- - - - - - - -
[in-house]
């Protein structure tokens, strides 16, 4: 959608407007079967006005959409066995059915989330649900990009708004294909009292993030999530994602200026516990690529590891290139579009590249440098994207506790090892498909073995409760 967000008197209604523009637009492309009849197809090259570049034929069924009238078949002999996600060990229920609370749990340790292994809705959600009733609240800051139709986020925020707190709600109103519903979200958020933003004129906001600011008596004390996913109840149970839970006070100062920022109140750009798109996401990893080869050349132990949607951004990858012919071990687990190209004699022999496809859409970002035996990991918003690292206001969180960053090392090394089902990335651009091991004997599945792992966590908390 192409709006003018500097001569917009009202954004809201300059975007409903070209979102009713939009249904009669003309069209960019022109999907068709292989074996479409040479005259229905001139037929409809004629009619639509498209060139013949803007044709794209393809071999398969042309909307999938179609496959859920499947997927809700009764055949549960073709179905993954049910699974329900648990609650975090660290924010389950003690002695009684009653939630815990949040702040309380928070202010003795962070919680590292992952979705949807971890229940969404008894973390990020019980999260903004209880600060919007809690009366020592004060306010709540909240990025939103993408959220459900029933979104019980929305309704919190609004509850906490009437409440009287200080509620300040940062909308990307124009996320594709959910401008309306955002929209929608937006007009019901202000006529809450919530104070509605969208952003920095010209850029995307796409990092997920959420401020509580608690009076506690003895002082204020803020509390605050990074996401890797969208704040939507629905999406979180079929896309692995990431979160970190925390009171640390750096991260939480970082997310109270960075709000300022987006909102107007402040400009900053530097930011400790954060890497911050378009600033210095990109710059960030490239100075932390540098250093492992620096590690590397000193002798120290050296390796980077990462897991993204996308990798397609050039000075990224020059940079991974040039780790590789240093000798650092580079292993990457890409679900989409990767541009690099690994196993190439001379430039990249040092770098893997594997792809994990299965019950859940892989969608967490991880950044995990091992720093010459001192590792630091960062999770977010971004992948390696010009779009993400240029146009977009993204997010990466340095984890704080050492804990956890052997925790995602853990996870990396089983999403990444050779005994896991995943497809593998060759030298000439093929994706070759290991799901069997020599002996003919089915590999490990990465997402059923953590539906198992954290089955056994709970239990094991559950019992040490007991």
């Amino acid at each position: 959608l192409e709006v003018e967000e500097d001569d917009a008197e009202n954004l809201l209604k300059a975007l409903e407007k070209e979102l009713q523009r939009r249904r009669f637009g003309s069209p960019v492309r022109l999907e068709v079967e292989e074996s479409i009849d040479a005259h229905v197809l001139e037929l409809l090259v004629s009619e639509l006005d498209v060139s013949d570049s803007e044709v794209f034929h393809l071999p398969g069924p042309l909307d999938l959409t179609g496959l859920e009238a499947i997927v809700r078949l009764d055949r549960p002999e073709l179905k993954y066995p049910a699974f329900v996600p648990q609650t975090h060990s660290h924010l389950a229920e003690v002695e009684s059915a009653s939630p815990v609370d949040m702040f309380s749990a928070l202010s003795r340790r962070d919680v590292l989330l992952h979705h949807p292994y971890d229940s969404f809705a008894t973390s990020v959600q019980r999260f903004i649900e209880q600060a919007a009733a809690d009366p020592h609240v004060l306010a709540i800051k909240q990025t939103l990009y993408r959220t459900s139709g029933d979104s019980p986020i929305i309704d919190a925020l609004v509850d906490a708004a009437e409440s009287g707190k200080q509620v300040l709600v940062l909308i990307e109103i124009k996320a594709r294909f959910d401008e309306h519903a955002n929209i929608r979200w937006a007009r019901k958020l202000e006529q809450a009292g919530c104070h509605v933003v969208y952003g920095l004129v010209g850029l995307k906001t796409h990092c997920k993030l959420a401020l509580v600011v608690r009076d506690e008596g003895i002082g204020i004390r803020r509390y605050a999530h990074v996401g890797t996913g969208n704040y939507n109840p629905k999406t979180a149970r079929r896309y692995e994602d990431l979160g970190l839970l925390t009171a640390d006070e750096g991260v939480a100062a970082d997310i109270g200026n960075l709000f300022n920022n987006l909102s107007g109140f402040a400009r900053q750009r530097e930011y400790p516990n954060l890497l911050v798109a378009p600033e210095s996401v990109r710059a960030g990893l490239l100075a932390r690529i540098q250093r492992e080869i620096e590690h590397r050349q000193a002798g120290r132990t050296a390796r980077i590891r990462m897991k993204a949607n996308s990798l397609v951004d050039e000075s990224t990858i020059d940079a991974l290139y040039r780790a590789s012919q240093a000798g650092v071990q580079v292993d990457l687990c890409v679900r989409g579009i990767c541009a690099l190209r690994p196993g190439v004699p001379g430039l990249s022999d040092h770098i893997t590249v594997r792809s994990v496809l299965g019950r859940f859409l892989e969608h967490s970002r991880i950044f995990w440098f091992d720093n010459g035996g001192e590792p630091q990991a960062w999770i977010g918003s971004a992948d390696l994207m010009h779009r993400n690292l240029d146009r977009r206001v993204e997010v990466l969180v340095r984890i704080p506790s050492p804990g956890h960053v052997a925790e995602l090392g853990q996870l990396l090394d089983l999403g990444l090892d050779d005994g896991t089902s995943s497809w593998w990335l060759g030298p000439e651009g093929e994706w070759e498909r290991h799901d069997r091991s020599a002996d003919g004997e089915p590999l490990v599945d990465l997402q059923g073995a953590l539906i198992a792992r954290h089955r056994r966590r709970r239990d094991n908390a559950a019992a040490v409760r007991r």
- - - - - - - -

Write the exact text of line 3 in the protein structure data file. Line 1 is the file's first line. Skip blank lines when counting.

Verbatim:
């Amino acid at each position: 959608l192409e709006v003018e967000e500097d001569d917009a008197e009202n954004l809201l209604k300059a975007l409903e407007k070209e979102l009713q523009r939009r249904r009669f637009g003309s069209p960019v492309r022109l999907e068709v079967e292989e074996s479409i009849d040479a005259h229905v197809l001139e037929l409809l090259v004629s009619e639509l006005d498209v060139s013949d570049s803007e044709v794209f034929h393809l071999p398969g069924p042309l909307d999938l959409t179609g496959l859920e009238a499947i997927v809700r078949l009764d055949r549960p002999e073709l179905k993954y066995p049910a699974f329900v996600p648990q609650t975090h060990s660290h924010l389950a229920e003690v002695e009684s059915a009653s939630p815990v609370d949040m702040f309380s749990a928070l202010s003795r340790r962070d919680v590292l989330l992952h979705h949807p292994y971890d229940s969404f809705a008894t973390s990020v959600q019980r999260f903004i649900e209880q600060a919007a009733a809690d009366p020592h609240v004060l306010a709540i800051k909240q990025t939103l990009y993408r959220t459900s139709g029933d979104s019980p986020i929305i309704d919190a925020l609004v509850d906490a708004a009437e409440s009287g707190k200080q509620v300040l709600v940062l909308i990307e109103i124009k996320a594709r294909f959910d401008e309306h519903a955002n929209i929608r979200w937006a007009r019901k958020l202000e006529q809450a009292g919530c104070h509605v933003v969208y952003g920095l004129v010209g850029l995307k906001t796409h990092c997920k993030l959420a401020l509580v600011v608690r009076d506690e008596g003895i002082g204020i004390r803020r509390y605050a999530h990074v996401g890797t996913g969208n704040y939507n109840p629905k999406t979180a149970r079929r896309y692995e994602d990431l979160g970190l839970l925390t009171a640390d006070e750096g991260v939480a100062a970082d997310i109270g200026n960075l709000f300022n920022n987006l909102s107007g109140f402040a400009r900053q750009r530097e930011y400790p516990n954060l890497l911050v798109a378009p600033e210095s996401v990109r710059a960030g990893l490239l100075a932390r690529i540098q250093r492992e080869i620096e590690h590397r050349q000193a002798g120290r132990t050296a390796r980077i590891r990462m897991k993204a949607n996308s990798l397609v951004d050039e000075s990224t990858i020059d940079a991974l290139y040039r780790a590789s012919q240093a000798g650092v071990q580079v292993d990457l687990c890409v679900r989409g579009i990767c541009a690099l190209r690994p196993g190439v004699p001379g430039l990249s022999d040092h770098i893997t590249v594997r792809s994990v496809l299965g019950r859940f859409l892989e969608h967490s970002r991880i950044f995990w440098f091992d720093n010459g035996g001192e590792p630091q990991a960062w999770i977010g918003s971004a992948d390696l994207m010009h779009r993400n690292l240029d146009r977009r206001v993204e997010v990466l969180v340095r984890i704080p506790s050492p804990g956890h960053v052997a925790e995602l090392g853990q996870l990396l090394d089983l999403g990444l090892d050779d005994g896991t089902s995943s497809w593998w990335l060759g030298p000439e651009g093929e994706w070759e498909r290991h799901d069997r091991s020599a002996d003919g004997e089915p590999l490990v599945d990465l997402q059923g073995a953590l539906i198992a792992r954290h089955r056994r966590r709970r239990d094991n908390a559950a019992a040490v409760r007991r």